We’ve been without running water since Friday. The pump malfunctioned, a part needed to be ordered over the weekend, and we’re hoping that today the troubleshooting is correct and water will be flowing through the pipes of our dream home soon.
There is something to be said about learning the intimate, inner workings of the place where you dwell. It’s good to know the source of your water, where the septic system is buried, where the gray water drains from your washer.
Moving into this house, we were clear that it was a fundamental in building a foundation for our lives. Thus, we are being schooled on the cornerstones of operation of our sweet abode.
Funny, a girlfriend and I were talking about the complexities of modern life, and I commented that many days I wouldn’t mind the simplicity of chopping wood and carrying water. Well, within a day, I found myself schlepping a five-gallon bucket to the house, grateful for the precious liquid with which I could wash our dishes. Careful what you wish for.
Ironically, the island where we abide has been drenched with rainfall, a flash flood in effect, and puddles aplenty. Water, water everywhere, but nary a drop to drink (no worries, we have a secondary source that’s been keeping us abundantly supplied. The only catch is that we need to transport it).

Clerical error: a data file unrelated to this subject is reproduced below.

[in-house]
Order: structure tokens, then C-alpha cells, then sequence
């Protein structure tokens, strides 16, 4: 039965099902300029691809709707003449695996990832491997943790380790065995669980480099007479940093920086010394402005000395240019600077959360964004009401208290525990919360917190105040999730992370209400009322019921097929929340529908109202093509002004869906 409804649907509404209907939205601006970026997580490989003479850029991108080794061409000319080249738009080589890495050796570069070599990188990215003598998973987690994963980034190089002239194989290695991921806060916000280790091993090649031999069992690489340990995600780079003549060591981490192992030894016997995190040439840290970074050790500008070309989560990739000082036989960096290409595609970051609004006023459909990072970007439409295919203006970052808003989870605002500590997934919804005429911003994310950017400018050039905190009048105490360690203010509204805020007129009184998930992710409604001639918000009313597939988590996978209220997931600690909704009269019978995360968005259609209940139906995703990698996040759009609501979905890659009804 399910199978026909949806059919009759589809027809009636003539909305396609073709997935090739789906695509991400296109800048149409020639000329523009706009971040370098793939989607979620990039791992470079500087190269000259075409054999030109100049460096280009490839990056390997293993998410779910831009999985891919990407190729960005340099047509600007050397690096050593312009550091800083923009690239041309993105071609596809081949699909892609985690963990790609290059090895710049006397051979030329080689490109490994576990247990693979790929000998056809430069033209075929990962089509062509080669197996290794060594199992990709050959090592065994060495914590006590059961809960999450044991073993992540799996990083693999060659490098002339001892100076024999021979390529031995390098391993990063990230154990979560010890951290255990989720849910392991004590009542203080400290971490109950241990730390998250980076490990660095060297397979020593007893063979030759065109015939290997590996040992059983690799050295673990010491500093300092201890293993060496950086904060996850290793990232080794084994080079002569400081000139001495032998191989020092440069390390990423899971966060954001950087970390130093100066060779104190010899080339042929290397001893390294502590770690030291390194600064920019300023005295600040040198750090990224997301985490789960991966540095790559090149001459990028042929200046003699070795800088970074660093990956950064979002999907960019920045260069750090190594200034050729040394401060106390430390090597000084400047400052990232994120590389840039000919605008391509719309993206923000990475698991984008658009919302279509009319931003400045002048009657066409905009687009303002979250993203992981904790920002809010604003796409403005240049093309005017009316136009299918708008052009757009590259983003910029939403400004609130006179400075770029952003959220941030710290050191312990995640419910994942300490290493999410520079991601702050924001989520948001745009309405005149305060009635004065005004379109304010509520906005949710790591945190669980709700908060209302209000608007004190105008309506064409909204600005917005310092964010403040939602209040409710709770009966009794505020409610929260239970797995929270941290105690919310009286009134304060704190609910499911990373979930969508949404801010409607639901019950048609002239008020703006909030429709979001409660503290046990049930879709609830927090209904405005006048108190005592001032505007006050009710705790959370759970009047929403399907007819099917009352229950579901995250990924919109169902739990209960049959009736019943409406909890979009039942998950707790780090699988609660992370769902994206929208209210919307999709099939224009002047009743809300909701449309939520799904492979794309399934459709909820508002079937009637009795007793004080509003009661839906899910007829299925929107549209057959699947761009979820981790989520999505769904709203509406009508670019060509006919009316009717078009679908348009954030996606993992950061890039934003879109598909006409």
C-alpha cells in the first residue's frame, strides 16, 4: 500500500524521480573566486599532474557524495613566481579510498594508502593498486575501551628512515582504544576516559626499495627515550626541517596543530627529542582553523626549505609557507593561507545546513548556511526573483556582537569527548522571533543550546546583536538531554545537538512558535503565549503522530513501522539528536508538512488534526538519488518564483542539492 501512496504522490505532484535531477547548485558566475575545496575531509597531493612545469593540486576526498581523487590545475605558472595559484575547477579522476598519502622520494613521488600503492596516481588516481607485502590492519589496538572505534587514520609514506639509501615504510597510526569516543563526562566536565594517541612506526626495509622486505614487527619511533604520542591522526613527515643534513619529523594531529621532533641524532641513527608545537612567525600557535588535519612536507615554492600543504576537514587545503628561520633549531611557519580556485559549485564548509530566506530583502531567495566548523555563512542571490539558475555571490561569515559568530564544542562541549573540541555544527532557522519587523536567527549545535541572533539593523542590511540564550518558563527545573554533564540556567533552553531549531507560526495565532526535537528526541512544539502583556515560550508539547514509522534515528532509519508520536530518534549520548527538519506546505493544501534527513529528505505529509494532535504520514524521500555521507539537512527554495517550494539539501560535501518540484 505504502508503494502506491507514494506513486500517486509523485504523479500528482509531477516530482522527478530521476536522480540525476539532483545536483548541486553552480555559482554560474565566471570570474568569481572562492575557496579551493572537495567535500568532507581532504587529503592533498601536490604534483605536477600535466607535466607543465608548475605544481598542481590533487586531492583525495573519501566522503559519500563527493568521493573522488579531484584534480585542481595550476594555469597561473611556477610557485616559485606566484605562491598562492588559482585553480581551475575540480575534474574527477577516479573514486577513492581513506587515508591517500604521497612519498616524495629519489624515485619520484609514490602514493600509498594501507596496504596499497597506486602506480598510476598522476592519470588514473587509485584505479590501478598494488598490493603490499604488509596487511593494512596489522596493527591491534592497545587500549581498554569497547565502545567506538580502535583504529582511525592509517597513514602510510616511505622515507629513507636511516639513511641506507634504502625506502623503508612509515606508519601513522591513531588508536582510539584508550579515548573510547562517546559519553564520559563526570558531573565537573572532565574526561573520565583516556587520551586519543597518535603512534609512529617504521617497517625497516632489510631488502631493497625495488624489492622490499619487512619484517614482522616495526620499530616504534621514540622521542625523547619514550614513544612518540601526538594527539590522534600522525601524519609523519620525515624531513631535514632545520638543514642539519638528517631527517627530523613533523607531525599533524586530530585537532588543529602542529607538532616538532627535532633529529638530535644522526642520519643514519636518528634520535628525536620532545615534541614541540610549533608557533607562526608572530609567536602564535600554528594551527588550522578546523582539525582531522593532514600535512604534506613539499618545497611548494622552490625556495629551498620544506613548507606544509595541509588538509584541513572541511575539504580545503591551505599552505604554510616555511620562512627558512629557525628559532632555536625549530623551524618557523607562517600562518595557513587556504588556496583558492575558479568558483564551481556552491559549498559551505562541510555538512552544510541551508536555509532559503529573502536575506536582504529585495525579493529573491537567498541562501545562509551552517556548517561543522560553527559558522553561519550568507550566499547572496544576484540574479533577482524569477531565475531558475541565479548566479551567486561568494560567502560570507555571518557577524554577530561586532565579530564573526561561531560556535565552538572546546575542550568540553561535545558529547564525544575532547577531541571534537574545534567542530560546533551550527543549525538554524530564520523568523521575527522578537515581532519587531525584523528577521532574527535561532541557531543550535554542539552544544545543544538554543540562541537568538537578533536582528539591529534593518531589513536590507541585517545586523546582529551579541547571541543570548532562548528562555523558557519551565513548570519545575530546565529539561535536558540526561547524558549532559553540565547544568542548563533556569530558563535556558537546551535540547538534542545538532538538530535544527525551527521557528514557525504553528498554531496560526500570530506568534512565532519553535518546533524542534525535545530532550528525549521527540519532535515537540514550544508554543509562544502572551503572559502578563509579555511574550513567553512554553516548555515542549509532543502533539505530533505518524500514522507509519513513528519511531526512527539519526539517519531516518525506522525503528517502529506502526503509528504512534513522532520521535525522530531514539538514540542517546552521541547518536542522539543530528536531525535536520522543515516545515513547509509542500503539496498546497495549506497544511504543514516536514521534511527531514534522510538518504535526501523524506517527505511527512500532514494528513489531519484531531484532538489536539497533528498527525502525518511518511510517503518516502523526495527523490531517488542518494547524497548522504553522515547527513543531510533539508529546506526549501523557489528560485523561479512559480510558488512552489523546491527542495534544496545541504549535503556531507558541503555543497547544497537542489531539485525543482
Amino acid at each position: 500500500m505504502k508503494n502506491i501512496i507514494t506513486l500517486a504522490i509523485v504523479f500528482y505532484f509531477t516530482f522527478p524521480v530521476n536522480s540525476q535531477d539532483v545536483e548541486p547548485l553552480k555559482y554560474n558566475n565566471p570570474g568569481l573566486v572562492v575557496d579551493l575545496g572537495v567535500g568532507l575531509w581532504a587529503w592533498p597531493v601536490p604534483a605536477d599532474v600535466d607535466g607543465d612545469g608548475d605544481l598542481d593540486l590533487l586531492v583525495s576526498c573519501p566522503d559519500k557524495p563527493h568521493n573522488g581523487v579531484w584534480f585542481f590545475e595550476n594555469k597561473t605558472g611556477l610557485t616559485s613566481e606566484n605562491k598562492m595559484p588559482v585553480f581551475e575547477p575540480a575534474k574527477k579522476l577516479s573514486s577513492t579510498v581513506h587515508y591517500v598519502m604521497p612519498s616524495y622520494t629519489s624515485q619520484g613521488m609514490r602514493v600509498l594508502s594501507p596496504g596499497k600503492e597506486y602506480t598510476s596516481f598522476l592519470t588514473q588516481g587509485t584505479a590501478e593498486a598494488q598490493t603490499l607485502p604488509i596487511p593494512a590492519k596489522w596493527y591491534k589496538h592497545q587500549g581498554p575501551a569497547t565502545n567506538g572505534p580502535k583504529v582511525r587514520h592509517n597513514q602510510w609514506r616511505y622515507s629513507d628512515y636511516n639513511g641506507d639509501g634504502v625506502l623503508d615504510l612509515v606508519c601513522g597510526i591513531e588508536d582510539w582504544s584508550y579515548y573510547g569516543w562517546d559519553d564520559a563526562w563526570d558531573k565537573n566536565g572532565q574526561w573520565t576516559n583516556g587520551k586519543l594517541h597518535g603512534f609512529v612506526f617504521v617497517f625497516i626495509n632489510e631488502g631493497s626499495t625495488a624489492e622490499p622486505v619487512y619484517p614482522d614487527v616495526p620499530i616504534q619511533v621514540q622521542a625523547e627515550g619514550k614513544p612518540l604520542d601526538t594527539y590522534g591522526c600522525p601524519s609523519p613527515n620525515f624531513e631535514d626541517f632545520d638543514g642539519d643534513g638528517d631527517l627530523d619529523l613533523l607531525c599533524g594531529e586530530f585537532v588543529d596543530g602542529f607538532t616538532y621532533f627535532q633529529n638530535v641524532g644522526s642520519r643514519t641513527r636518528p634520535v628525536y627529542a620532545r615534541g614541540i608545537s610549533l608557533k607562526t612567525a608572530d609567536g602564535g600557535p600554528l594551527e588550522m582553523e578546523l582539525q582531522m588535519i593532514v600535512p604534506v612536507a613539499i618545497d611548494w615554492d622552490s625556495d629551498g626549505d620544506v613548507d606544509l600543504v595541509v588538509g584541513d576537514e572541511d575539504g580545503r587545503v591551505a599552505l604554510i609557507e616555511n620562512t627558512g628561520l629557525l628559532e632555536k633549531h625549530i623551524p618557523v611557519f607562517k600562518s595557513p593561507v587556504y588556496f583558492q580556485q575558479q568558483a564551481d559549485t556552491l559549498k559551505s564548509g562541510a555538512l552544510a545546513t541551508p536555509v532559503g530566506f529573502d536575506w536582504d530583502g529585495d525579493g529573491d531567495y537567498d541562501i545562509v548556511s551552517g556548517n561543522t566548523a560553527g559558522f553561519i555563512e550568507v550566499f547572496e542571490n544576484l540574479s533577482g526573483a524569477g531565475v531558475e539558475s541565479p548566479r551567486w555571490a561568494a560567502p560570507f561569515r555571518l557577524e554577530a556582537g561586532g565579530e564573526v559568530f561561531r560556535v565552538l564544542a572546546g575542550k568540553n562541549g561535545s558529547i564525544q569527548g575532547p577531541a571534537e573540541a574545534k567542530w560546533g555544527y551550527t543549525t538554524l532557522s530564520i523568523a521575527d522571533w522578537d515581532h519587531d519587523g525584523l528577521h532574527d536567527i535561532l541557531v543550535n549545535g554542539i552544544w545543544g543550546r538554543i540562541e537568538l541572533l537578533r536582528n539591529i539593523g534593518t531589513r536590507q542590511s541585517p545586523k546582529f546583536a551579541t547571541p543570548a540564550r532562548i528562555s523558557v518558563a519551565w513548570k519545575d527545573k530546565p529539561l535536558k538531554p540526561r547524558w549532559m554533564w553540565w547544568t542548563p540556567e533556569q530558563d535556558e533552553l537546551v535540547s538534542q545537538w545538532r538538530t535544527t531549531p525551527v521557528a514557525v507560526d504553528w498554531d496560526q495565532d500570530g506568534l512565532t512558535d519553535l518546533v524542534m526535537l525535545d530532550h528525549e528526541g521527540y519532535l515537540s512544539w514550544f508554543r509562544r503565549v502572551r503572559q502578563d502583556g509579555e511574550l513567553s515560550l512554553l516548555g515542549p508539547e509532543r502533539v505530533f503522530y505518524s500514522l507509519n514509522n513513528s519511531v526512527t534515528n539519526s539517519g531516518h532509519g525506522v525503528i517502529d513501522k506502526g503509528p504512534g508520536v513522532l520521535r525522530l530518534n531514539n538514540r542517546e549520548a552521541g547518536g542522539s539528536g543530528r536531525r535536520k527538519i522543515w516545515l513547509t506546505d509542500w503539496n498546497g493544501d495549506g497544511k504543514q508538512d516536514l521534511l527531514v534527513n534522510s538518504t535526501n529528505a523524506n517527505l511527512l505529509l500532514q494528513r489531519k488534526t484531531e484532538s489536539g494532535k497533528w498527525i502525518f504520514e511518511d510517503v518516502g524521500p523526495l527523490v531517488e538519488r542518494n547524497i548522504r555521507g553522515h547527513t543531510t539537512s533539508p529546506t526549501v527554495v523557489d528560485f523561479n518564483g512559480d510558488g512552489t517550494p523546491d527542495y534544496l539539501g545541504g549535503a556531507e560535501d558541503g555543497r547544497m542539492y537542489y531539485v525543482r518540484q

I wish I could say I’ve been graceful through this inconvenience of no running water. But there have been waves of irritation that have forced me to see a less-than-ideal side of myself. I’ve lived in my car, camped in the woods for extended periods, and I’d like to think I could make a decent homesteader. So what’s the fuss with a little pause on the water supply for a couple of days?
The truth is, I’m afraid that I simply am annoyed by inconvenience. The interruptus of my everyday luxuries, the ones I’ve grown accustomed to expecting. I don’t like the monkey wrench in my routine. I hate to admit this, but I think it may be true.
Along with the rains, has come a wild wind that shakes the windows and rattles the trees with a fierceness.
I once met a wise man who suggested that when seeking the answer to a question, look to a tree.
If there was a question (besides ‘will they fix the water pump today?’), I think it would be ‘how can I be more gracious in less than ideal conditions?’
Outside the safe container of my windows, leaves and limbs are thrown and whipped about. What are they to do but take it? Or break.
Today, I’ll look to a tree. Try for more grace. Bend with what is blown my way.